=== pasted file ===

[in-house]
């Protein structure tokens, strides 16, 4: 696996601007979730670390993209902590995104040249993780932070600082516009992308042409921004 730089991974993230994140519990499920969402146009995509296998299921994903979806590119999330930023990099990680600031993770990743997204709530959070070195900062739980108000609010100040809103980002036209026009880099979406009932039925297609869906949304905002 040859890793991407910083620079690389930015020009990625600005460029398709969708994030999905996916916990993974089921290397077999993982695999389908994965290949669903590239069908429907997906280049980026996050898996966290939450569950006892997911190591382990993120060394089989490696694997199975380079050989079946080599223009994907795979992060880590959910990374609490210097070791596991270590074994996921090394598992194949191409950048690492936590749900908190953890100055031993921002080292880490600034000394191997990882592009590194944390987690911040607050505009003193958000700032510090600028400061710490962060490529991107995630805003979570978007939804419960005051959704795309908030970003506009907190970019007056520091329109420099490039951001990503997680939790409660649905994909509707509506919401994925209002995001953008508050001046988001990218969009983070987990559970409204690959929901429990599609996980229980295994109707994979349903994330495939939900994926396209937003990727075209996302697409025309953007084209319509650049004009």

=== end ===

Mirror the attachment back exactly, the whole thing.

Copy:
[in-house]
């Protein structure tokens, strides 16, 4: 696996601007979730670390993209902590995104040249993780932070600082516009992308042409921004 730089991974993230994140519990499920969402146009995509296998299921994903979806590119999330930023990099990680600031993770990743997204709530959070070195900062739980108000609010100040809103980002036209026009880099979406009932039925297609869906949304905002 040859890793991407910083620079690389930015020009990625600005460029398709969708994030999905996916916990993974089921290397077999993982695999389908994965290949669903590239069908429907997906280049980026996050898996966290939450569950006892997911190591382990993120060394089989490696694997199975380079050989079946080599223009994907795979992060880590959910990374609490210097070791596991270590074994996921090394598992194949191409950048690492936590749900908190953890100055031993921002080292880490600034000394191997990882592009590194944390987690911040607050505009003193958000700032510090600028400061710490962060490529991107995630805003979570978007939804419960005051959704795309908030970003506009907190970019007056520091329109420099490039951001990503997680939790409660649905994909509707509506919401994925209002995001953008508050001046988001990218969009983070987990559970409204690959929901429990599609996980229980295994109707994979349903994330495939939900994926396209937003990727075209996302697409025309953007084209319509650049004009």